Entry requirements will be advertised on the course pages of universities’ websites. However, you can also email your chosen university’s admissions team to find out if your particular BTEC would be accepted.

As a rough guide, Level 1 and 2 BTECs are the equivalent of GCSEs, while Level 3 is the equivalent of A-level. Once you get to Levels 4 and above, you're looking at qualifications that are equivalent to degrees. Level 5 is equivalent to a foundation degree, while Level 7 is equivalent to a Master's.

BTECs are graded pass, merit and distinction. You can find out about BTECs and the UCAS tariff here.

I have heard BTECS are easy in comparison to A-Levels, does that mean I have a better chance of getting into a more prestigious university?

BTECS are typically more vocational than A-levels, which tend to be more academic. But that doesn’t mean they are the easy option - or that they will increase your chances of getting into a high-ranking university.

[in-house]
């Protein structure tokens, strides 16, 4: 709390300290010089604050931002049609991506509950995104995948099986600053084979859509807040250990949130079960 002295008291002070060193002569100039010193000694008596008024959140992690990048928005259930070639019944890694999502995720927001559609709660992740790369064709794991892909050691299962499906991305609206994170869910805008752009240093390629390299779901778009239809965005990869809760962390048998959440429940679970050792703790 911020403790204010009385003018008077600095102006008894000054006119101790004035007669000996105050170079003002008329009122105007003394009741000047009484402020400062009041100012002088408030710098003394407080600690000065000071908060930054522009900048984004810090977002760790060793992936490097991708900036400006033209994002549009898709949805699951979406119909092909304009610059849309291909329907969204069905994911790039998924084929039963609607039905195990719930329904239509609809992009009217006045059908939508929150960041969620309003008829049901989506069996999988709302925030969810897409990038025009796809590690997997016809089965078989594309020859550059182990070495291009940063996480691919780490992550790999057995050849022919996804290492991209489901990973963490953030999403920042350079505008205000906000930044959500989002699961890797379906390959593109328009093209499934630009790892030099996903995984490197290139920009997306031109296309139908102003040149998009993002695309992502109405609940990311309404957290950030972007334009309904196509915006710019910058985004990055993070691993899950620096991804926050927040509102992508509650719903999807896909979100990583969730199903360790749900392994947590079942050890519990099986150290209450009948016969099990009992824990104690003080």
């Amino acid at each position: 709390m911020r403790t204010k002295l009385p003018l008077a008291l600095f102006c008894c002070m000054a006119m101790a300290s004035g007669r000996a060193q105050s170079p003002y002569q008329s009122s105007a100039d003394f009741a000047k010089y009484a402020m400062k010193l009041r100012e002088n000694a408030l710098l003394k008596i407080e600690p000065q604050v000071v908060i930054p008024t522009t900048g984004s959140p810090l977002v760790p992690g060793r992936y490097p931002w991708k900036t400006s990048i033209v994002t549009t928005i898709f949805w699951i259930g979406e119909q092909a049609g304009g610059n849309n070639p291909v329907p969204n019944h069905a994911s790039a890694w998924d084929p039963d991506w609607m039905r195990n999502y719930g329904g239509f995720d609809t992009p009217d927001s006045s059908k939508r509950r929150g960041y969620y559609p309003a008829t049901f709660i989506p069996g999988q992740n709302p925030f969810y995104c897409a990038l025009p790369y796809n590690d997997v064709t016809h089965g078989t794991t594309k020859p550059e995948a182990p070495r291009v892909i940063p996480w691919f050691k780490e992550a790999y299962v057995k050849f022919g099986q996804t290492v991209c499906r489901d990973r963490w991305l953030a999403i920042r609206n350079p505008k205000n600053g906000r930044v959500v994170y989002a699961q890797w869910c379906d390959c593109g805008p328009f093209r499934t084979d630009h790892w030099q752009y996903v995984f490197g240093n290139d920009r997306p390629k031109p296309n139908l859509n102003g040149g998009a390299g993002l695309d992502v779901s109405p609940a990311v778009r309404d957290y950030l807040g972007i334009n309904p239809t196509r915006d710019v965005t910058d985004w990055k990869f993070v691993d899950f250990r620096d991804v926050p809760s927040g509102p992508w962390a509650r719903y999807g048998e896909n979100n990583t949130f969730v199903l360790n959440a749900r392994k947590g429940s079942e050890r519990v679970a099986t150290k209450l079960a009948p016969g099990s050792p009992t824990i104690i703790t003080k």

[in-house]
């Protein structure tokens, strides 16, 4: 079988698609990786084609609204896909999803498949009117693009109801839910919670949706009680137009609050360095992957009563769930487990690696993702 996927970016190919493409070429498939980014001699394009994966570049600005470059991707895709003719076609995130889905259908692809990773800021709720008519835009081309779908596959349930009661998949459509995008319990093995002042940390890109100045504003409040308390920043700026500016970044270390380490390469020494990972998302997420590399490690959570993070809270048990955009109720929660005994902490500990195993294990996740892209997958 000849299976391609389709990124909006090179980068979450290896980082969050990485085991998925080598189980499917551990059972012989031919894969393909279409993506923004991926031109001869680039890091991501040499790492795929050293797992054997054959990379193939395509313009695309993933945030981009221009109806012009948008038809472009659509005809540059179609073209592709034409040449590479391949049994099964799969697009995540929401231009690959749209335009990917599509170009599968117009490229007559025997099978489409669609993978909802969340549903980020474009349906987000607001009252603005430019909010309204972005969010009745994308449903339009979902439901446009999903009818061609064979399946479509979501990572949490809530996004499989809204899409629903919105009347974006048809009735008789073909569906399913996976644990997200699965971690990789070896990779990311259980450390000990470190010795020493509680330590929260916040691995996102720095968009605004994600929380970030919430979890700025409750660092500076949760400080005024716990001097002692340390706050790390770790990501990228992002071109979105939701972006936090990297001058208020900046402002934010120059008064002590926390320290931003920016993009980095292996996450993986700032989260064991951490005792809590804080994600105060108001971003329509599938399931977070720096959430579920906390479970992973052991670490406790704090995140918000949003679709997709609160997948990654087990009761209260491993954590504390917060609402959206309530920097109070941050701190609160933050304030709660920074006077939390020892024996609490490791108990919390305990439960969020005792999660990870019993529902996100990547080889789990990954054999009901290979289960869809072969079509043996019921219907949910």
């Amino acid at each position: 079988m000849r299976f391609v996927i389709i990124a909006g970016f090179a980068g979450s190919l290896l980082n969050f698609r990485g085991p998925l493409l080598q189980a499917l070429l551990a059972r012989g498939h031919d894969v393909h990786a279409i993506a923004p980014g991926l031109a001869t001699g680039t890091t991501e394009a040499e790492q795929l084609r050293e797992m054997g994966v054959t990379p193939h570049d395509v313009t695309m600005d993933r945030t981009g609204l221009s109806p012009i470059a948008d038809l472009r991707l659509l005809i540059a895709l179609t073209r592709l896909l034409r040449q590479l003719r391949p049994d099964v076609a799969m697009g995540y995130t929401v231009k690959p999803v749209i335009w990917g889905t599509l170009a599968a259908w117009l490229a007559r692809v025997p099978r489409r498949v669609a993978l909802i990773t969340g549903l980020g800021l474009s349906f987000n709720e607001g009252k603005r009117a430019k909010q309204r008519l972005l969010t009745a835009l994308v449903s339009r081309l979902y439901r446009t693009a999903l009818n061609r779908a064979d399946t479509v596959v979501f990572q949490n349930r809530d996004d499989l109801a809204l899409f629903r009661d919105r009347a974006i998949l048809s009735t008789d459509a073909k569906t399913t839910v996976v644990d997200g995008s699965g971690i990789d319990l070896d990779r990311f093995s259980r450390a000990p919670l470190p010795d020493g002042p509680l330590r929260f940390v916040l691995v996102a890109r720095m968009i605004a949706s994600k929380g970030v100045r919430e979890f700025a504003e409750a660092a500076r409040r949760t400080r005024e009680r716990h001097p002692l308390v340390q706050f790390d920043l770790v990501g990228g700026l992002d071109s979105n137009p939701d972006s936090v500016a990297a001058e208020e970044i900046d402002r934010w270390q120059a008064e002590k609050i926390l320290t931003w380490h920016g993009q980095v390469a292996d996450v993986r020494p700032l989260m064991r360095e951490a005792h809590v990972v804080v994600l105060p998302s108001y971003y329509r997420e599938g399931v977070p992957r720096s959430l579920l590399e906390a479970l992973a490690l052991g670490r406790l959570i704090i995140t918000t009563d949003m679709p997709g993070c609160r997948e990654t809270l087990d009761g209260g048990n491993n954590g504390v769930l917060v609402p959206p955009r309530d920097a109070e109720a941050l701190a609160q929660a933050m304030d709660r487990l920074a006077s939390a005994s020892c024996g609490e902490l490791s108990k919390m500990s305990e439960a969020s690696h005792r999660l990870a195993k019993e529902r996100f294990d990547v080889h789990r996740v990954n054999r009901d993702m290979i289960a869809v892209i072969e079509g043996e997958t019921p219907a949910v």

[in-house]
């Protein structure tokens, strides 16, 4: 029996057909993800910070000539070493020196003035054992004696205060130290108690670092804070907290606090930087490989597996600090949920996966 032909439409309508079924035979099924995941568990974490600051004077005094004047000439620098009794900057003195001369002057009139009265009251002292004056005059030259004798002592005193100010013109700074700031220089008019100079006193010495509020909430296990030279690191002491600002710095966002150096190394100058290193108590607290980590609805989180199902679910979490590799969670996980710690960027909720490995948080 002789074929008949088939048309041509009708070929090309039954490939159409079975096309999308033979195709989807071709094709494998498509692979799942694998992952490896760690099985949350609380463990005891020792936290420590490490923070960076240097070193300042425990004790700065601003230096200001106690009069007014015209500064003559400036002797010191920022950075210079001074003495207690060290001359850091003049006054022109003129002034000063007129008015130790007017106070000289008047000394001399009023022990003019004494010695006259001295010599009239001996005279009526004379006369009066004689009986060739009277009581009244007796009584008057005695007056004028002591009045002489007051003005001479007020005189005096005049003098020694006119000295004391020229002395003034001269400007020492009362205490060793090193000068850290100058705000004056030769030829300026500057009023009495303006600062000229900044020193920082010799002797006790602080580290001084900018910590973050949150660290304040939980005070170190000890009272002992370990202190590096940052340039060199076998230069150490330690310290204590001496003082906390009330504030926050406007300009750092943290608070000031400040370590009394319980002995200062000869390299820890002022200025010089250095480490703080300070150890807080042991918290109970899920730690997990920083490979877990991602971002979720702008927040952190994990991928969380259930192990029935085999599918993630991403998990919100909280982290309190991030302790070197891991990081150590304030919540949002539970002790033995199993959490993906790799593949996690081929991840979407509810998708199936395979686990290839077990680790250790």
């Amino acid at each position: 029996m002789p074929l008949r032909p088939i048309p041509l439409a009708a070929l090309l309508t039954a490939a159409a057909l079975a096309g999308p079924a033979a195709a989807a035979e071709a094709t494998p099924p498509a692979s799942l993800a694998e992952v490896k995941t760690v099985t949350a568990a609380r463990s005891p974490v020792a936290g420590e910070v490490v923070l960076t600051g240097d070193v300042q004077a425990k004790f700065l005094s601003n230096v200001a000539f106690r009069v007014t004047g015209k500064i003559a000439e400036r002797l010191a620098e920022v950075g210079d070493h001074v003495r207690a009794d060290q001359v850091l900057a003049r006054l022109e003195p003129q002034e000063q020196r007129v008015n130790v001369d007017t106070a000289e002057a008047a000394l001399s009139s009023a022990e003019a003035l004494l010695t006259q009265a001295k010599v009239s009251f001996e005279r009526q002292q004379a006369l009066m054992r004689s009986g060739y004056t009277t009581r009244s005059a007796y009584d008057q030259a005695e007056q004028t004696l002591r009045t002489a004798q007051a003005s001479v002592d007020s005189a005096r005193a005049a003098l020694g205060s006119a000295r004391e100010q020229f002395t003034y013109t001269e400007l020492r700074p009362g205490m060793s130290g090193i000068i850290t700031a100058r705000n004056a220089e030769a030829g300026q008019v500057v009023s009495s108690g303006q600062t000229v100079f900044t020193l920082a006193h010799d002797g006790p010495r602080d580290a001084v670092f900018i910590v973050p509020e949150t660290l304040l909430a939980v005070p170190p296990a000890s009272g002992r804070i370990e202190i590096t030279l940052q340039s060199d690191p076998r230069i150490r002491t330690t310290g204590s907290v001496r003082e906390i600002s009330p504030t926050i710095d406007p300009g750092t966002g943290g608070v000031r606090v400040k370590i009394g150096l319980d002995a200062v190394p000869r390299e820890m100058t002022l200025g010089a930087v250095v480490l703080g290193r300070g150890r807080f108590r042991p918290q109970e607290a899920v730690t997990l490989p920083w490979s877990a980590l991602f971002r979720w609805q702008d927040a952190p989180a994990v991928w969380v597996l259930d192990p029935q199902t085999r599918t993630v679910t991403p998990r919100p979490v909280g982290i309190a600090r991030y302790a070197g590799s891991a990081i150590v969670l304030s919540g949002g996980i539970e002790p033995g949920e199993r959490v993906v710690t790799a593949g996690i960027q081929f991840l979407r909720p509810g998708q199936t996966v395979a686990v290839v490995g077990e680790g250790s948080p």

"It was once the case that BTECs were viewed as the low-level education option but that isn’t true at all now," says Carey. "They are respected qualifications and, just like A-levels, some will be harder than others."

"Just because you opt for BTEC doesn’t mean you will get an easier ride. Hard work and meeting the criteria of the university you apply to are the most important things."

Why do students choose BTEC qualification?

You might choose to do a BTEC because you want to gain practical knowledge and employability skills. 

It could help you into employment, because it equips you with the skills that are attractive to employers straight away. 

How easy is it to study a BTEC qualification alongside other qualifications?

There’s nothing to stop you studying for other qualifications alongside a BTEC. But BTECs on their own can be quite intensive and you might find you simply don’t have the capacity to devote to more than one qualification at a time. 

Remember many BTECs are the equivalent of three A-levels or a foundation degree at university so there is plenty of work involved in studying for them.